Published November 17, 2014
A man accused of holding a schoolgirl captive for days in his basement before killing her and dumping her body in Michigan in 1967 will go on trial again, just weeks after jurors couldn't come up with a verdict in his first trial.
A judge on Monday said the second trial will begin Oct. 11.
Robert Bowman's first trial ended last week with jurors saying they had been unable to reach a unanimous decision following several weeks of testimony and 12 hours of deliberations.
Prosecutors charged Bowman, now 75, with murder in the four-decade-old killing after saying that new DNA evidence tied Bowman to the crime. He has pleaded not guilty and faces up to life in prison if he's convicted. He has remained in jail since his arrest three years ago.
Prosecutors and a defense attorney wouldn't comment after the hearing Monday because of a gag order in the case.
Both sides met behind closed doors with Lucas County Judge Gene Zmuda before the hearing. The judge said he expects jury selection to take longer this time because of the publicity during the first trial.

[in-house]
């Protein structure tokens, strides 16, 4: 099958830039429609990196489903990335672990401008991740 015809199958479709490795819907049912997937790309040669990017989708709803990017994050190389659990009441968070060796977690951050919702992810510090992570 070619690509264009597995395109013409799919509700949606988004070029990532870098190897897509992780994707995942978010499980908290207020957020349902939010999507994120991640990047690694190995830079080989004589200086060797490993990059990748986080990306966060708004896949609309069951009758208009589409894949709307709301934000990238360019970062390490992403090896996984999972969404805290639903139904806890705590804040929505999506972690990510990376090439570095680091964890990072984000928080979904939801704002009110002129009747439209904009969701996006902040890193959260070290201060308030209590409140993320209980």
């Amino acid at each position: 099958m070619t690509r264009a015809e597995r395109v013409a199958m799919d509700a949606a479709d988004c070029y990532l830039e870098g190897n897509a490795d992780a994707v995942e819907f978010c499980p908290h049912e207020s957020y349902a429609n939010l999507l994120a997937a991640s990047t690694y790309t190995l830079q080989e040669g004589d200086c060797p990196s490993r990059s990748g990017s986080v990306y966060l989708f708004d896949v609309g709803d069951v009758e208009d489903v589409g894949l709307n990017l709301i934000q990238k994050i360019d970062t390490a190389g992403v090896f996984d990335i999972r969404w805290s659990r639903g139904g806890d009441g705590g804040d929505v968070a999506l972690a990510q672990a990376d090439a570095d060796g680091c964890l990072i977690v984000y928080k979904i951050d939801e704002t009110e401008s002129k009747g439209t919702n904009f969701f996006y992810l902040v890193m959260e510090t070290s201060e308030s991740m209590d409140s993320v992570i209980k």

Prosecutors say Bowman snatched 14-year-old Eileen Adams, a high school freshman, after she got off a bus and sexually assaulted her before killing her. Her body was found in southern Michigan six weeks after she disappeared. She had been tied up with telephone and drapery cords and a nail had been driven into her head.
Adams was either strangled or died from a blow to the head that cracked her skull, prosecutors said.
During the trial, Bowman's ex-wife told jurors she had found the girl alive, naked and tied up in the basement after the girl disappeared just before Christmas 1967.
Margaret Bowman said she ran upstairs and her husband confronted her, saying he had to kill the girl. He also threatened to kill his wife and their newborn daughter if she told anyone, she said. That same night, she testified, Bowman made her go with him as he dumped the body.
Defense attorney Peter Rost tried to cast doubt on Margaret Bowman's account. He said she waited 14 years to tell her story to police and that she stayed with Bowman for 11 years and moved with him to three different states before leaving when his business failed.
Detectives first tried to link him to the slaying in the early `80s, when Margaret Bowman first came forward, but they said they didn't have enough evidence to bring charges until a cold case squad reopened the investigation five years ago.
Bowman had been a successful businessman before disappearing in the 1980s into a life on the streets in Florida and California. Police arrested him near Palm Springs, Calif., in 2008.